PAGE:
What's your name, job and employer?
I'm Kristian Healy. I'm an Investment Analyst at Davy.
What does your job involve?
In my current role I work in the Professionals and Executives team, which advises the clients within the Wealth Management department at Davy. Essentially as an Investment Analyst I am an assistant to the private client advisors, helping them out with anything and everything. The main tasks would be preparing for meetings with either new or existing clients. That could involve showing a new client the different portfolios and ideas we have and the different products we can give them so that ultimately they can achieve their long term goal, whether that be to save money and provide money for the next generation, or maybe they're looking to buy a second holiday home, a new car or something like that. If we're meeting an existing client we review their current portfolio, offering them some recommendations and potentially giving them advice outside of investments, like how they might structure their pension and how they're planning for the future.
What skills are important to be successful?
I think the most important skills you need to be successful in that role are actually softer skills. It's not so much the financial and mathematical skills that you learn in college, it's the softer skills, the people skills, the public speaking and presentation skills. When you understand something in your own head, how do you get that across to a client so that they can understand? Clients can have differing abilities when it comes to their understanding of finance. You could have someone who has worked in finance their whole life or someone who has made their money in a completely different area and has no understanding of finance. You have to break it down so the client understands it.
What skills have you learnt through your rotations?
The Davy graduate programme consists of four rotations over the two years, with six months in each rotation. Your first two rotations are decided for you, a mix of where the different heads of teams think you're best suited based on your skills or your personality. The last two rotations are usually a bit of your own preference. My first two rotations were firstly in Investment Strategy and the second was where I currently am now as an Investment Analyst in the Professionals and Executives team. The third and fourth rotations were on Capital Markets, the first one on Equity Trading and the second on Equity Sales. The good thing about the rotations is that they give you a good chance to find out what area you want to work in. Like many people, I started along the route of being very interested in finance but didn't know what area I would be suited to. Hopefully by the end of the four rotations I will find that area and can build a future career around that.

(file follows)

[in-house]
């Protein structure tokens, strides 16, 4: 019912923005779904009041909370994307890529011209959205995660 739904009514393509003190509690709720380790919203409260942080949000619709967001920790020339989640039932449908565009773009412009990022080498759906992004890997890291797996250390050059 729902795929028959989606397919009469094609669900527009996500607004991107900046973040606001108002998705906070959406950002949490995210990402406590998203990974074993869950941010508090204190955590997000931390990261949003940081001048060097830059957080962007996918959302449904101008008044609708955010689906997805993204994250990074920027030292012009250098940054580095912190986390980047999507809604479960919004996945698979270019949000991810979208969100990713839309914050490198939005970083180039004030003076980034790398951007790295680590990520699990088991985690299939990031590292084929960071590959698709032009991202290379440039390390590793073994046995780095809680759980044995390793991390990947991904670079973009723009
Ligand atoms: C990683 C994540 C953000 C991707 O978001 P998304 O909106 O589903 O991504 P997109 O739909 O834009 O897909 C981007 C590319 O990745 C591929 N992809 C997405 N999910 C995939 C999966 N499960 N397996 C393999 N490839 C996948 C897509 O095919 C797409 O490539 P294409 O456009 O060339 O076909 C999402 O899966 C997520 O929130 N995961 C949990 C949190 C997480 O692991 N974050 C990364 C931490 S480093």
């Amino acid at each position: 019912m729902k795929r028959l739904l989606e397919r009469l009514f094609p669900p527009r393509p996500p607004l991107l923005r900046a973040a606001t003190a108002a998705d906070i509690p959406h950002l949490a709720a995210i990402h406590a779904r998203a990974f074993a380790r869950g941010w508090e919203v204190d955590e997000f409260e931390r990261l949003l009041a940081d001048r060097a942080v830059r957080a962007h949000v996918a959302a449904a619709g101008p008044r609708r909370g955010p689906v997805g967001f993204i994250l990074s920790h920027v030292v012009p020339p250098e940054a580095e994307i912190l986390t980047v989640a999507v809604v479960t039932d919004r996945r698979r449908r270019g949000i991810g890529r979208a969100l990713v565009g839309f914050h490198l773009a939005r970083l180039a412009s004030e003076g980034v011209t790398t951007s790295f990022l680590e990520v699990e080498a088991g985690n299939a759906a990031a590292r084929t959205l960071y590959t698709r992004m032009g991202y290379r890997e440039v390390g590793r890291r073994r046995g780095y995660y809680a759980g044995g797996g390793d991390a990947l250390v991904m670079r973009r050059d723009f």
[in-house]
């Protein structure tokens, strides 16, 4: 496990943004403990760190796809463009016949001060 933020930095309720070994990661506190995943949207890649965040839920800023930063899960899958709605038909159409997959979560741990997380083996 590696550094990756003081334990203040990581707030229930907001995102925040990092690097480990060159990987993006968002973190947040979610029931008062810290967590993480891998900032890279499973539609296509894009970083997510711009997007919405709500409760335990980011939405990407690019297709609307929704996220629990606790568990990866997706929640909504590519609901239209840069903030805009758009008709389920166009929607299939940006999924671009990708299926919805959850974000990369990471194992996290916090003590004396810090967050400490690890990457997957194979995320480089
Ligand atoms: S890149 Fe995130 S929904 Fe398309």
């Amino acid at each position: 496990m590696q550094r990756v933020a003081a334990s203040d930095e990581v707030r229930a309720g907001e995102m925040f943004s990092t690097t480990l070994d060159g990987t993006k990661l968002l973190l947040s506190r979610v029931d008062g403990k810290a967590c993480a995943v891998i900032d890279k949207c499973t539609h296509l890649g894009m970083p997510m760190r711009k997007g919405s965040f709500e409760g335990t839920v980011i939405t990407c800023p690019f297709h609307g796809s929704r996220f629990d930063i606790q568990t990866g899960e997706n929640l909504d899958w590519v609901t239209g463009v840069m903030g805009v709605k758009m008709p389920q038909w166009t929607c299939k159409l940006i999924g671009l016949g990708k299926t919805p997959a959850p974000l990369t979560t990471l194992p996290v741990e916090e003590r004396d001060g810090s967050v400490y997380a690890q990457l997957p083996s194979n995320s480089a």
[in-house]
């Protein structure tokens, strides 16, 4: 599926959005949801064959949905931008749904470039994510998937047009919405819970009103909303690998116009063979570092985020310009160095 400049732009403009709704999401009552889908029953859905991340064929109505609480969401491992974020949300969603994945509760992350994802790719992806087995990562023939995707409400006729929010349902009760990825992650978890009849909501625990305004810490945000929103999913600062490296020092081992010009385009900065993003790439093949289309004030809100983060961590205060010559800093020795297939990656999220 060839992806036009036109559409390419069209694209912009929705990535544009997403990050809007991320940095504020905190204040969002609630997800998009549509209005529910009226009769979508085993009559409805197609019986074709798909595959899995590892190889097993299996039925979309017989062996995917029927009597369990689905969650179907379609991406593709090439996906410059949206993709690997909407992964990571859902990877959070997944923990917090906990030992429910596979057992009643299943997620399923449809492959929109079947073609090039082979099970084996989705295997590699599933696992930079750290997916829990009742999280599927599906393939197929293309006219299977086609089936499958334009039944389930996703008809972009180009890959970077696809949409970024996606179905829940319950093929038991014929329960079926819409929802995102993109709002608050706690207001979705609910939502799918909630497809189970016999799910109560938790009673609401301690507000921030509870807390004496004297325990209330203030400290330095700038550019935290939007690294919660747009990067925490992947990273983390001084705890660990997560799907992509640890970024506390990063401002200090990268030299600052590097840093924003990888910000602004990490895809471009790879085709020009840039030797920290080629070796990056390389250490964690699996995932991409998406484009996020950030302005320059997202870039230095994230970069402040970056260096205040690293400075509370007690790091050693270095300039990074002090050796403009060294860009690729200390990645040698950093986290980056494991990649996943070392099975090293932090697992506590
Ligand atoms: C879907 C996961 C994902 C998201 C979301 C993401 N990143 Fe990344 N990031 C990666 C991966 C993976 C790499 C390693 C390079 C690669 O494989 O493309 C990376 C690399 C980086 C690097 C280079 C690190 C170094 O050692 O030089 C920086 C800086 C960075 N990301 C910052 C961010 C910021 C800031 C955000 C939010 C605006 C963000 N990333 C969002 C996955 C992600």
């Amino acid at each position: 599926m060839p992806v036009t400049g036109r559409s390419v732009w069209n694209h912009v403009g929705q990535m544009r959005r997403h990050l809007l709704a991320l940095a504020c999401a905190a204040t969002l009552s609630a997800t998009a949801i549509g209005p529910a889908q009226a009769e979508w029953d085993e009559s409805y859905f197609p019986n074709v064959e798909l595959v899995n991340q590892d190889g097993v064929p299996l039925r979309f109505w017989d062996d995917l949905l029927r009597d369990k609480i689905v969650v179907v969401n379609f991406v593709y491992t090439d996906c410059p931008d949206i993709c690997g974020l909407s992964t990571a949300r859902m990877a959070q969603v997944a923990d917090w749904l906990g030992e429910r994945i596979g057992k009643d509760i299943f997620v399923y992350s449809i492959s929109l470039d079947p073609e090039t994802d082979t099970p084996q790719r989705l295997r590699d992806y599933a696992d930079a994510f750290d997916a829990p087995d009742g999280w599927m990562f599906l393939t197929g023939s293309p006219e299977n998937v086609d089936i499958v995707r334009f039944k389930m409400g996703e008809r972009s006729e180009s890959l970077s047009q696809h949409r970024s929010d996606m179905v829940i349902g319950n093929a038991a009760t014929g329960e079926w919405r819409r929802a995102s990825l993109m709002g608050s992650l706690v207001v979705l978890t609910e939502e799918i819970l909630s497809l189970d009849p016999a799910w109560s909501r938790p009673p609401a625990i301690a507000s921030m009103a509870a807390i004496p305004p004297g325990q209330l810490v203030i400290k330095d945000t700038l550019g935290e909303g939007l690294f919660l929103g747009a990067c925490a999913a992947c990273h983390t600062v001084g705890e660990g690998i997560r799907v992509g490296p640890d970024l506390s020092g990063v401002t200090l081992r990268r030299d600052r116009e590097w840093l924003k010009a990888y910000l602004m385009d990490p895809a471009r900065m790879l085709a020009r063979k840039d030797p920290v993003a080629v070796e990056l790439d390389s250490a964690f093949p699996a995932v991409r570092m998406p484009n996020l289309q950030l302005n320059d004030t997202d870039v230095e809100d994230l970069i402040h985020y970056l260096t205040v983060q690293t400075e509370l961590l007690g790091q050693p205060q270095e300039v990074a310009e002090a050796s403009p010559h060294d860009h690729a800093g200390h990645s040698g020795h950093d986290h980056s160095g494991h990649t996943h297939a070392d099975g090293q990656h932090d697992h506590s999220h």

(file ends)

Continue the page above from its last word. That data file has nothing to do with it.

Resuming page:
What advice would you give a first year student?
The best advice I could give to someone younger than myself who is interested in a career in finance is to put yourself outside your comfort zone. It's not essentially a skill that you have to have, it's just something you have to do. For example, when you're new to a job you feel like you don't understand a lot and you are out of your comfort zone temporarily, but after a month you can become very accustomed to the job and it's very easy to just sit there and not put yourself out there. I started by studying Actuary in college. About six months into it I had the opportunity to do an internship with a large investment bank in Belfast. Again, that was me putting myself out of my comfort zone to go out there and see what it was. It's not a typical route for an Actuary to go down the finance side but it's something I wanted to do. That led me to do a twelve month placement in London. When you put yourself out of your comfort zone you develop other skills, maybe softer skills that you didn't know you had before.